It can happen after only a few minutes of conversation with someone. Your stomach clenches, your heart rate might accelerate, and you start to fidget. You feel uncomfortable and want to escape the conversation. So do you have food poisoning? Nope, worse. You have a core values mismatch.
Successful business owners know few things matter more than surrounding themselves with the “right” people. That can mean employees, clients, vendors, investors, peer groups – anyone with whom they share their time and energy. Being around people who share their values helps them build deeper trust, lead better, and grow faster. Everything around them just works!
Core Values in Your Business – Employees
Core values are timeless guiding principles. They can define both your culture and the type of people working there. When applied in your organization, they attract like-minded people and weed out people who simply don’t fit the culture. Once you have your core values in place, you should use them for all hiring, firing, promoting, and rewarding decisions.
One of the core values in my business is “Do the Right Thing.” All EOS Implementers® and EOS Worldwide employees share this and four other values. And I deeply believe in all of them.
One day I discovered that an employee hadn’t been following the process we agreed upon in handling a step in the sales funnel. When I asked her about it, she replied: “I didn’t think you’d notice.”
That triggered such a powerful reaction in me! I immediately realized she didn’t align with “Do the Right Thing” as a value. Needless to say, she did not last long after that incident with our organization.
If you have a core values mismatch with an employee, you probably already know it. And so does your team. And that mismatch causes uncomfortable tension for everyone.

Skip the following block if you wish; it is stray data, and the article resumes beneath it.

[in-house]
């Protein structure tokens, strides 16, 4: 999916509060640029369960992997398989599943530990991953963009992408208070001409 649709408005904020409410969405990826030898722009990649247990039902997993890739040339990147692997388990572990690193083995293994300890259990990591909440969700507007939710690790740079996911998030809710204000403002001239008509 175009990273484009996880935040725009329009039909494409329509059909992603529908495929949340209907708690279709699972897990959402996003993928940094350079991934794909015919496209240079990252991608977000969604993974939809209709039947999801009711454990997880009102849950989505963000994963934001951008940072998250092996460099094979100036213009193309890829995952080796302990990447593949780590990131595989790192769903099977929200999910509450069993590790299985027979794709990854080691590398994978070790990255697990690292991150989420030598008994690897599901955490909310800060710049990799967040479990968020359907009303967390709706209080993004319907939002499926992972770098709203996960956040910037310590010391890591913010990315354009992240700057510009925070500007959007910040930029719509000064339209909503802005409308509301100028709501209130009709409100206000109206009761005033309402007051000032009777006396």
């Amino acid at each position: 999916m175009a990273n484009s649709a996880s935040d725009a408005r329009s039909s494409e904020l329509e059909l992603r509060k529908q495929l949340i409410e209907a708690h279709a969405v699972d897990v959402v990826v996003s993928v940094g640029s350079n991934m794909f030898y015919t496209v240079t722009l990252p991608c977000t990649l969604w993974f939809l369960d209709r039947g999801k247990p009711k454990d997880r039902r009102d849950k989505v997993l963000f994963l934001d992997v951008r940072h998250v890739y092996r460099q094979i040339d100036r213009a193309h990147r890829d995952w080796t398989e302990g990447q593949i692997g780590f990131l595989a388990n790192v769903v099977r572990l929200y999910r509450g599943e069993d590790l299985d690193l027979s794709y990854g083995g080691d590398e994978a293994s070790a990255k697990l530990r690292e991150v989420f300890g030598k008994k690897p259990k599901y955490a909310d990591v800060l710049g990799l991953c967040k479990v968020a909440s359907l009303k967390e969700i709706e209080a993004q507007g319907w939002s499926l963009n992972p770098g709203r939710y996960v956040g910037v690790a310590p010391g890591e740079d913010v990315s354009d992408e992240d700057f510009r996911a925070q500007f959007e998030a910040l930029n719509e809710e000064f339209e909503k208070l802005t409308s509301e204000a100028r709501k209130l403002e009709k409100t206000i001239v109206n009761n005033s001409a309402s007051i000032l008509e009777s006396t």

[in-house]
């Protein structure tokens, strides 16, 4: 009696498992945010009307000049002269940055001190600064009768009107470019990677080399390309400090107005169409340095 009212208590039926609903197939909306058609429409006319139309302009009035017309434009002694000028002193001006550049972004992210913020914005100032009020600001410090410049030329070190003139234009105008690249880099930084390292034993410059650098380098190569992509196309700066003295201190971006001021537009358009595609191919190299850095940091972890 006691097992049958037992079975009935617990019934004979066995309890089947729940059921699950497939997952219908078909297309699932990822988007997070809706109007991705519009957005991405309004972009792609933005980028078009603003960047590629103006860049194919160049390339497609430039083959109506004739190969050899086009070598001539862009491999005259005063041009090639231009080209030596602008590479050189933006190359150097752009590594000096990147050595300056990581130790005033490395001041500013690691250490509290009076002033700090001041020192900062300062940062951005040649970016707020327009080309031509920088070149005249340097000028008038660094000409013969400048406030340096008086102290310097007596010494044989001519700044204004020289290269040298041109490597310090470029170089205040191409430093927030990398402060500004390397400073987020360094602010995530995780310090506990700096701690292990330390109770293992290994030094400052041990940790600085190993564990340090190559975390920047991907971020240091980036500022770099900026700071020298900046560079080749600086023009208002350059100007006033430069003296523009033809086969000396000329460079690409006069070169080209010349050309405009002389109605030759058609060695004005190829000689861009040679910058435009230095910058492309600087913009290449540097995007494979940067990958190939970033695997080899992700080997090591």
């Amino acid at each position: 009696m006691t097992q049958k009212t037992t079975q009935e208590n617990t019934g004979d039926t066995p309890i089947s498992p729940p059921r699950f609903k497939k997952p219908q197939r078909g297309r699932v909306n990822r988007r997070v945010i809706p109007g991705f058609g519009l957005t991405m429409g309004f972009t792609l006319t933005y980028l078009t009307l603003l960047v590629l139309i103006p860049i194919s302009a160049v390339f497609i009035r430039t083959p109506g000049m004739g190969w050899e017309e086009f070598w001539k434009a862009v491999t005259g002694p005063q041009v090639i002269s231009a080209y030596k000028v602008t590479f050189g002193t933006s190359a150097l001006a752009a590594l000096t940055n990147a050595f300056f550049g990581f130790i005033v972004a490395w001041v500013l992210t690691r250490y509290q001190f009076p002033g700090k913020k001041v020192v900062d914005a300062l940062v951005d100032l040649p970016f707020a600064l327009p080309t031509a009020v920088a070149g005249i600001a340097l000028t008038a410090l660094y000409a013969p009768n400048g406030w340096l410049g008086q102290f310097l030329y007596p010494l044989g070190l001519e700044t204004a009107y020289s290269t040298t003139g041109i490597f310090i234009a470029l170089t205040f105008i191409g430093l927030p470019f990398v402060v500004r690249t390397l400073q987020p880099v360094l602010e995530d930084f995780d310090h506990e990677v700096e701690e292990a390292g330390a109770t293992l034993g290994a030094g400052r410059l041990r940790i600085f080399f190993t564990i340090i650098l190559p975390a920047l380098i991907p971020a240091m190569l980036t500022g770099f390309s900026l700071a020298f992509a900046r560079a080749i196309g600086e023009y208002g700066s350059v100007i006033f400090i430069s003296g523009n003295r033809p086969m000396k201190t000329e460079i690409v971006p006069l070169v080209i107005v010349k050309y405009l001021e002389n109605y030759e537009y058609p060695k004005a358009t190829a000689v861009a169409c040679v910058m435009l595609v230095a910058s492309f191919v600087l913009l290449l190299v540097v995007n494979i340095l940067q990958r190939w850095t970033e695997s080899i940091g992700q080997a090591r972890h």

For example, do you discuss the same person in meetings over and over and over again? Or do you avoid talking to them or come away from conversations with a sinking feeling in your gut?
You know why. I find if I have an unreasonably emotional reaction to someone, I immediately see a lousy core value fit.
Core Values in Your Business – Vendors & Clients
Choosing who you work with outside of your team matters too. Your clients and vendors don’t need to share the exact same values as you, but they should reasonably align.
If my company believes in “Help First,” I don’t want to work with organizations that favor “Grab with Both Hands.” That wouldn’t make a good fit for either of us. For example, I won’t work with organizations that I believe take unfair advantage of people or engage in predatory practices.
On the other hand, collaborating with companies that share my values feels incredibly gratifying and productive. I enjoy working with companies that take care of the people who support them and deliver on commitments. They want to make sure everyone feels good and brings their best energy to the relationship. They allow everyone to do their best work and help us create a high-performing team.
Resolving a Core Values Mismatch
Even if you choose your people with care, at some point you’ll find yourself stuck in a core values mismatch. When it happens, you’ll know it in your gut. Below I suggest three approaches you can take to move forward.
- Measure Your People
Evaluating people will always feel like a complex and subjective process. The People Analyzer™ tool lets you score each member of your team on how well they fit your core values. It gives you a quantifiable way to articulate what you already know in your bones. The clearer you define the problem, the more quickly you can decide what to do next.
- Enter the Danger
When facing a difficult decision, most people tend to freeze. Our primal brain triggers a fight-or-flight response to protect us when we become fearful. But you won’t do that. You’ll shift to your prefrontal brain, where you can be open and honest about the problem.
- Take Action
I bet you already know what you have to do, and you’re just procrastinating doing it. Many leaders struggle to avoid making bad decisions and taking far too long to make good ones. Decide right now that you won’t let this core values mismatch drain your energy and stall your progress any longer.
Where do you go from here? EOS® founder Gino Wickman shares several options in this video on addressing personnel issues. They include reshuffling the roles to find a better fit, having a “last chance” conversation, or termination. But whatever you do, don’t ignore the problem.